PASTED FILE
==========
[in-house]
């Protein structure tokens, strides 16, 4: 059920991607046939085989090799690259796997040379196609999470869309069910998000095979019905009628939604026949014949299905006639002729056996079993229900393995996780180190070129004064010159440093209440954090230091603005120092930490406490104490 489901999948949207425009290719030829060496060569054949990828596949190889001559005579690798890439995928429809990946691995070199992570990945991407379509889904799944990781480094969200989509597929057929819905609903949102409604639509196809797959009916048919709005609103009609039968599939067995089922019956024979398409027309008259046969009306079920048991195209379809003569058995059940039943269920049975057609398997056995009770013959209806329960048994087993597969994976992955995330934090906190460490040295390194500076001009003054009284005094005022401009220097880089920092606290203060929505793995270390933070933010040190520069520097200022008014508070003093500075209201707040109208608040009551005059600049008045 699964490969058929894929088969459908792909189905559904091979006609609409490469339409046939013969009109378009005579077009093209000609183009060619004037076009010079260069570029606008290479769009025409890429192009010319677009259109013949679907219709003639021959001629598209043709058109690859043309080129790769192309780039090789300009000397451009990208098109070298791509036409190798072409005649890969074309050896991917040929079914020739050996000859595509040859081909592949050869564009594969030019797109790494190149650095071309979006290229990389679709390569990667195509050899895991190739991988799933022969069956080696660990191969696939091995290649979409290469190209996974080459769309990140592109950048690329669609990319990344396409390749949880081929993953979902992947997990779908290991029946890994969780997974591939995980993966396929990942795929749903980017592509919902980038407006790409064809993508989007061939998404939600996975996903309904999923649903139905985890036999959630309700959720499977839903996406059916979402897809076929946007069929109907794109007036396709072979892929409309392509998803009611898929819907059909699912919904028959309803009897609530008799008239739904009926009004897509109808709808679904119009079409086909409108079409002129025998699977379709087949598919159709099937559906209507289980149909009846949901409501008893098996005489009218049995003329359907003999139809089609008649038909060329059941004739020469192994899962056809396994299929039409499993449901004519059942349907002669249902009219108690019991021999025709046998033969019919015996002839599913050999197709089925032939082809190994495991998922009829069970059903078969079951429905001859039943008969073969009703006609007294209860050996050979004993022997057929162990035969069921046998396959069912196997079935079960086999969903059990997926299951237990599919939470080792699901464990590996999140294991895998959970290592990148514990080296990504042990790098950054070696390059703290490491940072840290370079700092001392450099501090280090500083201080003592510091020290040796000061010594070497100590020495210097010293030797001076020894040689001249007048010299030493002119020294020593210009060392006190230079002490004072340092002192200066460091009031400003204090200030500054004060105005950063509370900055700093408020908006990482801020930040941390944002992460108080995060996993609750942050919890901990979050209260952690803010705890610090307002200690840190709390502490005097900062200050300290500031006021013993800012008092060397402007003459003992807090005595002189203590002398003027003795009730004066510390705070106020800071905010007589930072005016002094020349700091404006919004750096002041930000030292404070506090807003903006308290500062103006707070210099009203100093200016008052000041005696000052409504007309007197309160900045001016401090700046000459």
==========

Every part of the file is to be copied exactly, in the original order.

[in-house]
């Protein structure tokens, strides 16, 4: 059920991607046939085989090799690259796997040379196609999470869309069910998000095979019905009628939604026949014949299905006639002729056996079993229900393995996780180190070129004064010159440093209440954090230091603005120092930490406490104490 489901999948949207425009290719030829060496060569054949990828596949190889001559005579690798890439995928429809990946691995070199992570990945991407379509889904799944990781480094969200989509597929057929819905609903949102409604639509196809797959009916048919709005609103009609039968599939067995089922019956024979398409027309008259046969009306079920048991195209379809003569058995059940039943269920049975057609398997056995009770013959209806329960048994087993597969994976992955995330934090906190460490040295390194500076001009003054009284005094005022401009220097880089920092606290203060929505793995270390933070933010040190520069520097200022008014508070003093500075209201707040109208608040009551005059600049008045 699964490969058929894929088969459908792909189905559904091979006609609409490469339409046939013969009109378009005579077009093209000609183009060619004037076009010079260069570029606008290479769009025409890429192009010319677009259109013949679907219709003639021959001629598209043709058109690859043309080129790769192309780039090789300009000397451009990208098109070298791509036409190798072409005649890969074309050896991917040929079914020739050996000859595509040859081909592949050869564009594969030019797109790494190149650095071309979006290229990389679709390569990667195509050899895991190739991988799933022969069956080696660990191969696939091995290649979409290469190209996974080459769309990140592109950048690329669609990319990344396409390749949880081929993953979902992947997990779908290991029946890994969780997974591939995980993966396929990942795929749903980017592509919902980038407006790409064809993508989007061939998404939600996975996903309904999923649903139905985890036999959630309700959720499977839903996406059916979402897809076929946007069929109907794109007036396709072979892929409309392509998803009611898929819907059909699912919904028959309803009897609530008799008239739904009926009004897509109808709808679904119009079409086909409108079409002129025998699977379709087949598919159709099937559906209507289980149909009846949901409501008893098996005489009218049995003329359907003999139809089609008649038909060329059941004739020469192994899962056809396994299929039409499993449901004519059942349907002669249902009219108690019991021999025709046998033969019919015996002839599913050999197709089925032939082809190994495991998922009829069970059903078969079951429905001859039943008969073969009703006609007294209860050996050979004993022997057929162990035969069921046998396959069912196997079935079960086999969903059990997926299951237990599919939470080792699901464990590996999140294991895998959970290592990148514990080296990504042990790098950054070696390059703290490491940072840290370079700092001392450099501090280090500083201080003592510091020290040796000061010594070497100590020495210097010293030797001076020894040689001249007048010299030493002119020294020593210009060392006190230079002490004072340092002192200066460091009031400003204090200030500054004060105005950063509370900055700093408020908006990482801020930040941390944002992460108080995060996993609750942050919890901990979050209260952690803010705890610090307002200690840190709390502490005097900062200050300290500031006021013993800012008092060397402007003459003992807090005595002189203590002398003027003795009730004066510390705070106020800071905010007589930072005016002094020349700091404006919004750096002041930000030292404070506090807003903006308290500062103006707070210099009203100093200016008052000041005696000052409504007309007197309160900045001016401090700046000459």